Reviewed

Home Matters Logo, New

Led by the National NeighborWorks Association — an organization that “unites housing and community development practitioners to advocate for affordable housing and economic opportunities” — and supported by over 190 housing and community development organizations at the national and local level, Home Matters is a new national initiative launched yesterday on Capitol Hill that “aims to unite America around the essential role that Home plays as the bedrock for thriving lives, families, and a stronger nation.” Its goal is to raise awareness of the importance of “Home” by educating, bringing disparate organizations and industries together, rallying local leaders and mobilizing the public, encouraging policymakers to protect and support Home and related initiatives, raising funds and increasing investments to sustain the work that makes Home a reality for more Americans, and promoting and honoring the extraordinary impact of Home. All in all, a good thing, considering how screwed up some homes — of all economic and social classes — can be. The initiative’s identity has been designed by Brooklyn, NY-based OrangeYouGlad working under the direction and coordination of New York-based Ideon who set the branding strategy and story.

To sum up the design in one word: Bold. Bold was our remit from the beginning. The housing and community development industry tends not to market itself, and NNA wanted to go beyond the fragmentation and details of what they do to declare that Home Matters. Plain and simple.

The hand-drawn mark is meant to evoke the authenticity and comfort of Home, as if it were jotted down at the kitchen table. It emphasizes the personal and grassroots nature of the Home Matters movement. OrangeYouGlad and Ideon worked with Ian Brignell, the letterer, to refine the original concept of a hand-drawn mark. It was important to capture a sense of authenticity and humanness. We also wanted to suggest a sense of importance and urgency about the importance of Home. Refining the lettering style to bold and emotive but not “panicky/frightful” was a crucial step. We focused on having the correct stroke width to be friendly enough, and then a combination of upper and lower case letters (in a natural handwriting style) with small suggestions of pen motion and subtle ligatures for the final logo. Whenever possible, the logo will be in reverse of either a vibrant mosaic background or solid brand color. We want the logo itself to be surrounded by vibrancy, and preferably not boxed in or isolated apart from the visual environment we create for it.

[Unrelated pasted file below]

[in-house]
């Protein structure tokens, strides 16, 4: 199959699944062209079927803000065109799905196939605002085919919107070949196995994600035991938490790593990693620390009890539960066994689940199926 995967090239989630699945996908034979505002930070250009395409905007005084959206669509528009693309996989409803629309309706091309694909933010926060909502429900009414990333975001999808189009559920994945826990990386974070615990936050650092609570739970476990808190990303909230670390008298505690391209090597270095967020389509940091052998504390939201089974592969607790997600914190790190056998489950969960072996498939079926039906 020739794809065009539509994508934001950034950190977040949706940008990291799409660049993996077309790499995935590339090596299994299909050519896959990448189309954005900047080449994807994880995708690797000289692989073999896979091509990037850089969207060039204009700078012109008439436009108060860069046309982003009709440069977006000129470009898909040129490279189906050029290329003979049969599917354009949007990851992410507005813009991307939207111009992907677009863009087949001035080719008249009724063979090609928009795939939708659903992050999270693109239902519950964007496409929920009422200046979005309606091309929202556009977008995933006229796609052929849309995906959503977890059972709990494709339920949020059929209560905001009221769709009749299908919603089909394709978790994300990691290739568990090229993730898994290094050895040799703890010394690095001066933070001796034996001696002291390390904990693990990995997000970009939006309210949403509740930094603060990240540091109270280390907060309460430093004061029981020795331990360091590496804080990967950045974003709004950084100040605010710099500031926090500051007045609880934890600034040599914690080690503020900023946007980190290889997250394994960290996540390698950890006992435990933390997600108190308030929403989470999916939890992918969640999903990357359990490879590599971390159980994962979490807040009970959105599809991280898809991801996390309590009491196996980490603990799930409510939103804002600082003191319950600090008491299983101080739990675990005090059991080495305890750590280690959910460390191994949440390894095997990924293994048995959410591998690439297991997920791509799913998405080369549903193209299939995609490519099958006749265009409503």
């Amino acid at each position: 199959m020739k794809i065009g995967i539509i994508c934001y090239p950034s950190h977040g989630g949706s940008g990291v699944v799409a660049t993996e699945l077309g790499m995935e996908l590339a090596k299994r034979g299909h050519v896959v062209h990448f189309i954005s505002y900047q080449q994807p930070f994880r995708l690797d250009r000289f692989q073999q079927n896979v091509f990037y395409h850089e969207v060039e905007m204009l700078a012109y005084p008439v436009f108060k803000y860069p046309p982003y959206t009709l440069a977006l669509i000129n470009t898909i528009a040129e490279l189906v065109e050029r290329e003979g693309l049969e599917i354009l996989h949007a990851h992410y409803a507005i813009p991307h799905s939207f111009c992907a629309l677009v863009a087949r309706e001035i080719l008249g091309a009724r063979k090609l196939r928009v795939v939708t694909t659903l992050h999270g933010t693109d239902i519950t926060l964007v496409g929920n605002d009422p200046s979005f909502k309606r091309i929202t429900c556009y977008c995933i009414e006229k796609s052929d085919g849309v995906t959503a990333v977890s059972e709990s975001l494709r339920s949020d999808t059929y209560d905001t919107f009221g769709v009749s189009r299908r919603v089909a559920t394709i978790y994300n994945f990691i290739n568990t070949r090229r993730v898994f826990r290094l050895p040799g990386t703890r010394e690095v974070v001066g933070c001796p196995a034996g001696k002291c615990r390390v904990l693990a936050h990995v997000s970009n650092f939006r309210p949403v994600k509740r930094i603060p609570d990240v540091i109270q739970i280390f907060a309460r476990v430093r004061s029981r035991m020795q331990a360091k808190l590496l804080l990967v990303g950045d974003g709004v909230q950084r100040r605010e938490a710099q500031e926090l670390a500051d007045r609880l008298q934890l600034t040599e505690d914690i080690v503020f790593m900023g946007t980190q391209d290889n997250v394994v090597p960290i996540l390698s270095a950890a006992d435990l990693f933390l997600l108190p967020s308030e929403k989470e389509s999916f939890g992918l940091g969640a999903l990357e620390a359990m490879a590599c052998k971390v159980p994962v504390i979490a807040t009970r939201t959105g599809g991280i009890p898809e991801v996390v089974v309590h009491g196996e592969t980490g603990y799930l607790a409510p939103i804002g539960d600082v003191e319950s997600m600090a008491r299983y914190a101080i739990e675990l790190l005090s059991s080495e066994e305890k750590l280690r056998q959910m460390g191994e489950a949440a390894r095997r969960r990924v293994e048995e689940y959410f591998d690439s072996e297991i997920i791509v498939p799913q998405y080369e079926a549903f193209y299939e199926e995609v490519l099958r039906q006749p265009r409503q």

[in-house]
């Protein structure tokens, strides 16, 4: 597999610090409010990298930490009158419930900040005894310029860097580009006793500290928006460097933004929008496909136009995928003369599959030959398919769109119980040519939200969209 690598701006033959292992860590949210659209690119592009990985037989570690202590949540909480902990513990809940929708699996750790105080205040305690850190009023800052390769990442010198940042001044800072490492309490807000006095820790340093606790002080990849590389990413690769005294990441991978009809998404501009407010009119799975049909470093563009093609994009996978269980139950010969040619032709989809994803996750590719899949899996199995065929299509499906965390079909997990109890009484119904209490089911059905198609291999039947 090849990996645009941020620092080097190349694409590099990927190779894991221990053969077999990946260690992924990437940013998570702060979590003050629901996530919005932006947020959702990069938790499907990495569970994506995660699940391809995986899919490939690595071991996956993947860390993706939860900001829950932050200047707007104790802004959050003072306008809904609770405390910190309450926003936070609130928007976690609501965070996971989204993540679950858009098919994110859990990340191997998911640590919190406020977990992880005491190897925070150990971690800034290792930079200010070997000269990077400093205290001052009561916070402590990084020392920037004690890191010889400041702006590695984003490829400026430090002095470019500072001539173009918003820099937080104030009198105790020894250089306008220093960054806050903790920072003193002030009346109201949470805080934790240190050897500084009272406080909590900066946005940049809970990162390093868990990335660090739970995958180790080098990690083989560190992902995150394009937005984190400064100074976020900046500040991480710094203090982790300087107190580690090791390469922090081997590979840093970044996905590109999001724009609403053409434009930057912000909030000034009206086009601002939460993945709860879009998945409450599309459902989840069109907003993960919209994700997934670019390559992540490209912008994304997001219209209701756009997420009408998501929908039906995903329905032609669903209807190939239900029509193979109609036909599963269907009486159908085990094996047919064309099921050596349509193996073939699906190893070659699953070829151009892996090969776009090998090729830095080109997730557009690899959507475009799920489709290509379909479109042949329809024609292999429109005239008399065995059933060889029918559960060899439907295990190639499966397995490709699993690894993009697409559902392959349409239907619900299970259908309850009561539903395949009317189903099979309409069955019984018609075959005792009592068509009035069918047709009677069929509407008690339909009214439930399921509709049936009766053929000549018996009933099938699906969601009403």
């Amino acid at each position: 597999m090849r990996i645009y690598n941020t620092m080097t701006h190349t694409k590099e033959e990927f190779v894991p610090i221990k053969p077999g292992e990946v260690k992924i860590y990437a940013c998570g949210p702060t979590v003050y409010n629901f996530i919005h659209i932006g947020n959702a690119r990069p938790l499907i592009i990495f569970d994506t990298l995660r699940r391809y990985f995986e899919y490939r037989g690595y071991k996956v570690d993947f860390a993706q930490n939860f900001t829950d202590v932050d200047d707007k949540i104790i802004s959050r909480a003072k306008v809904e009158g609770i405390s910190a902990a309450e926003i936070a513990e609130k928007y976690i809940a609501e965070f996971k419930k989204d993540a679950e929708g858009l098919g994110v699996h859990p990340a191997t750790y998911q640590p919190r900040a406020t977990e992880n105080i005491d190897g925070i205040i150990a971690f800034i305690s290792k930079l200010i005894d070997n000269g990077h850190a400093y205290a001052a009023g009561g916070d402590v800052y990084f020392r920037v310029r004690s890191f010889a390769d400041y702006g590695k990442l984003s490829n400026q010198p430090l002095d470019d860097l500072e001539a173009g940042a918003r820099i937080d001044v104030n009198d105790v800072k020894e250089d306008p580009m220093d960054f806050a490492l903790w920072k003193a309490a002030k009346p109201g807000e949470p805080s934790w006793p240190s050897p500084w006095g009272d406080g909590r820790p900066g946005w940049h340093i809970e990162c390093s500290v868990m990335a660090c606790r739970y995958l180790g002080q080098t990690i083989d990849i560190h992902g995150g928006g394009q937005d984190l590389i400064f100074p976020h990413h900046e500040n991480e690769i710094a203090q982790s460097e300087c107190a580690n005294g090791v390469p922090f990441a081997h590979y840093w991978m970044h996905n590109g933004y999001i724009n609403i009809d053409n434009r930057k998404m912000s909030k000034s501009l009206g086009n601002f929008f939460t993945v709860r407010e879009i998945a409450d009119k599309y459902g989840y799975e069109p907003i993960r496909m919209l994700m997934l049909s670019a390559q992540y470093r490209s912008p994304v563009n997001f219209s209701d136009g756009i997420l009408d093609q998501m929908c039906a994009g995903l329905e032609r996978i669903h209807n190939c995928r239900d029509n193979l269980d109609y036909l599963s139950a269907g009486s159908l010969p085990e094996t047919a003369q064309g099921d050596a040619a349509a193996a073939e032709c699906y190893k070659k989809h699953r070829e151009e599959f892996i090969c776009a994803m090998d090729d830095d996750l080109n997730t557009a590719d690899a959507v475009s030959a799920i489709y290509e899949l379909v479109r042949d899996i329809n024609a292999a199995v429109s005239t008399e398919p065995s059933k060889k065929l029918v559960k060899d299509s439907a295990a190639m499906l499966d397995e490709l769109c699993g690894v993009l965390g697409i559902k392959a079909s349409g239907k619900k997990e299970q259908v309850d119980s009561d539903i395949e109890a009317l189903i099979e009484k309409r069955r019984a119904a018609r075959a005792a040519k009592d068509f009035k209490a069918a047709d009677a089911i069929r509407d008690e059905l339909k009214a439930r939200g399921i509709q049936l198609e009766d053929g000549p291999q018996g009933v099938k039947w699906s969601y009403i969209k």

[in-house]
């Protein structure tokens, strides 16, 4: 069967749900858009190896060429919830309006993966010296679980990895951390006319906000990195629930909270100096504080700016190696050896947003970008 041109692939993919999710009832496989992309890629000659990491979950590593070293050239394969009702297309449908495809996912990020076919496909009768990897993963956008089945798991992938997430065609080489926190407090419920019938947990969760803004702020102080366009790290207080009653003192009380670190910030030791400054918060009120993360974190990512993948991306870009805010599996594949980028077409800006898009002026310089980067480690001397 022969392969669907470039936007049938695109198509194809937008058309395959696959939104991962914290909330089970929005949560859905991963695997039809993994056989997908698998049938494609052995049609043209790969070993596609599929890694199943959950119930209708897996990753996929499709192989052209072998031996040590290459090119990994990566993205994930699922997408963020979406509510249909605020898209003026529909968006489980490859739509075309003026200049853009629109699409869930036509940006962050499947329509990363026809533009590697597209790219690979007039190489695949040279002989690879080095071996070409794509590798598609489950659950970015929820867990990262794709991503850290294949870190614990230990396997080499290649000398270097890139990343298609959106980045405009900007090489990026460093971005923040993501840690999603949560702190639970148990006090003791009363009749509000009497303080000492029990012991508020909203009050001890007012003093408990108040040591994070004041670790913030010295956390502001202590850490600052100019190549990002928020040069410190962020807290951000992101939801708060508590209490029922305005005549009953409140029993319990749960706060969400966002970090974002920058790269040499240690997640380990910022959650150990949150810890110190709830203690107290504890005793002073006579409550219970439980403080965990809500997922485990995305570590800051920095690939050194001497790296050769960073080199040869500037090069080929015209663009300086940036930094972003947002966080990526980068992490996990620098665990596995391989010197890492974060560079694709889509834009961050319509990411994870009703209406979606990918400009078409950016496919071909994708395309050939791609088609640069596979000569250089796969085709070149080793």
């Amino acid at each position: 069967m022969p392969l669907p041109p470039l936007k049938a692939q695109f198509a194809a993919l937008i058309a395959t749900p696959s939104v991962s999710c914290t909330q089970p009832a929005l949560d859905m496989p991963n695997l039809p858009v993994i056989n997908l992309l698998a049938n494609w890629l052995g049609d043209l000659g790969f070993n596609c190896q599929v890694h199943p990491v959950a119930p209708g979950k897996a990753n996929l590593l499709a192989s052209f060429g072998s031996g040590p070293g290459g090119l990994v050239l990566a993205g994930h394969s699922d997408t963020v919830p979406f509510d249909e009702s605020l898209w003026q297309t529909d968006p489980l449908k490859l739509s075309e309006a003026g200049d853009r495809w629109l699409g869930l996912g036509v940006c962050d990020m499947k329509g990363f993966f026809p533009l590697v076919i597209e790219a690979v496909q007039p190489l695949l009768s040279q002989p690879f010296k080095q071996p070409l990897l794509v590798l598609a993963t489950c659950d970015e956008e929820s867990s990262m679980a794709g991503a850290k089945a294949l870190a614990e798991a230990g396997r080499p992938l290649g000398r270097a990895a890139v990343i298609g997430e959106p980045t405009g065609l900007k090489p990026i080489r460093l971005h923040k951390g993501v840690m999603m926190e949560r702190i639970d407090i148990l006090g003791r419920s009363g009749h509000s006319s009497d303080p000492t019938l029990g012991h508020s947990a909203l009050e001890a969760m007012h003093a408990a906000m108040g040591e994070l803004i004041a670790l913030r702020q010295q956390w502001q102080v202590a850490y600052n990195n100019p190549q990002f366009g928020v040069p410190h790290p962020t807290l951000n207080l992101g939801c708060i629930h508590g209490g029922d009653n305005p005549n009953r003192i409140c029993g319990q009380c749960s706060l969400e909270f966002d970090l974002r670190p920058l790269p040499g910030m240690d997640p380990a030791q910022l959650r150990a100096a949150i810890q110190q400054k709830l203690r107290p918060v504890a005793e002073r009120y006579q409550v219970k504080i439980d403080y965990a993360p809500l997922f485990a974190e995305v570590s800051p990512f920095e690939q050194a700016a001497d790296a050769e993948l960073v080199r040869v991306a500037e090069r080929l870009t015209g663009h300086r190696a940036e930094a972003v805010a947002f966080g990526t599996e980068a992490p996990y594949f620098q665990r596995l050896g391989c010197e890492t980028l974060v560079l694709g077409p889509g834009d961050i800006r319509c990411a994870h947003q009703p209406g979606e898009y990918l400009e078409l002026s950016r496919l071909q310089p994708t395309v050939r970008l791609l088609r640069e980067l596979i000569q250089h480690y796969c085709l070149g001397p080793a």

— Provided text by Ideon

Home Matters Logo

Final execution of wordmark by Ian Brignell.

Home Matters Logo

The mosaic patterns themselves are representative of all the multiple facets of Home. Home is more than the roof over our heads; it influences so many aspects of our lives and our communities (and our nation). Home is a source of energy and inspiration for individuals, but also a critical driver of social progress. It is also a building block of so many important things—Health, Education, Public Safety, the Economy and Success.
— Provided text by Ideon

Home Matters Logo

Home Matters Logo

Home Matters Logo

The new logo is a very handsome and well done piece of lettering. I am usually against the combination of upper and lower case letters in the same word, as is the case here with the “E” at the end of “Home” but it being the proper weight and going with the flow makes it work. Conceptually, the idea of a hand-drawn mark makes sense although I wonder if it lacks the gravitas that a nationally-advocating organization needs. But I do like that they chose to emphasize the human nature of the endeavor as opposed to a boring, Washington-esque logo that would play well to policy makers and high-rolling donors. The one big disconnect in the identity is the application and the mosaic pattern. I just don’t get it. Or, well, I get it but I don’t think it’s appropriate nor that it serves to carry any kind of useful message. Sure, it grabs your attention visually and it looks like fun but the initiative deserves more. Actually, it deserves less: a more minimal or targeted supporting identity would allow the logo to become more memorable and embeddable as a signal of home. Nonetheless, a promising start for a worthy task.

filed under Non-Profit and tagged with , ,

Reviewed March 14, 201303.14.13 by Armin


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